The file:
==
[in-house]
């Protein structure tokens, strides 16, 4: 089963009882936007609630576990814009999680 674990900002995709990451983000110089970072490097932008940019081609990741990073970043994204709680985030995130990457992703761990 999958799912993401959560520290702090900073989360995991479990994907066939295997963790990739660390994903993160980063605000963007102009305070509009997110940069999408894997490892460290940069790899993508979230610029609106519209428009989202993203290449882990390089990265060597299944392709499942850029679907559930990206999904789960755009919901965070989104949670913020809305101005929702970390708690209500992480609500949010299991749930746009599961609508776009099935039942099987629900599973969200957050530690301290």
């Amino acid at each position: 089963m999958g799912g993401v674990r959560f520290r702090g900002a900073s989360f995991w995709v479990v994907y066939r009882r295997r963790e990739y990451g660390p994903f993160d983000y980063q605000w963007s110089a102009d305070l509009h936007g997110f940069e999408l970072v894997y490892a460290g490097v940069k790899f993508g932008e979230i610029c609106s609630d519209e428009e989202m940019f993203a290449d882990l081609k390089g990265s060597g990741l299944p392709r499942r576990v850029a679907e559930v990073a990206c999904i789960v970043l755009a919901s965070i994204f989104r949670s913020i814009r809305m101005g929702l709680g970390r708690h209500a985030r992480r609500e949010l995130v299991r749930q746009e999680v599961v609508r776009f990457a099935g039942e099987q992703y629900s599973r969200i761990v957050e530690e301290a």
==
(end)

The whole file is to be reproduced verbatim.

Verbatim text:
[in-house]
């Protein structure tokens, strides 16, 4: 089963009882936007609630576990814009999680 674990900002995709990451983000110089970072490097932008940019081609990741990073970043994204709680985030995130990457992703761990 999958799912993401959560520290702090900073989360995991479990994907066939295997963790990739660390994903993160980063605000963007102009305070509009997110940069999408894997490892460290940069790899993508979230610029609106519209428009989202993203290449882990390089990265060597299944392709499942850029679907559930990206999904789960755009919901965070989104949670913020809305101005929702970390708690209500992480609500949010299991749930746009599961609508776009099935039942099987629900599973969200957050530690301290």
């Amino acid at each position: 089963m999958g799912g993401v674990r959560f520290r702090g900002a900073s989360f995991w995709v479990v994907y066939r009882r295997r963790e990739y990451g660390p994903f993160d983000y980063q605000w963007s110089a102009d305070l509009h936007g997110f940069e999408l970072v894997y490892a460290g490097v940069k790899f993508g932008e979230i610029c609106s609630d519209e428009e989202m940019f993203a290449d882990l081609k390089g990265s060597g990741l299944p392709r499942r576990v850029a679907e559930v990073a990206c999904i789960v970043l755009a919901s965070i994204f989104r949670s913020i814009r809305m101005g929702l709680g970390r708690h209500a985030r992480r609500e949010l995130v299991r749930q746009e999680v599961v609508r776009f990457a099935g039942e099987q992703y629900s599973r969200i761990v957050e530690e301290a």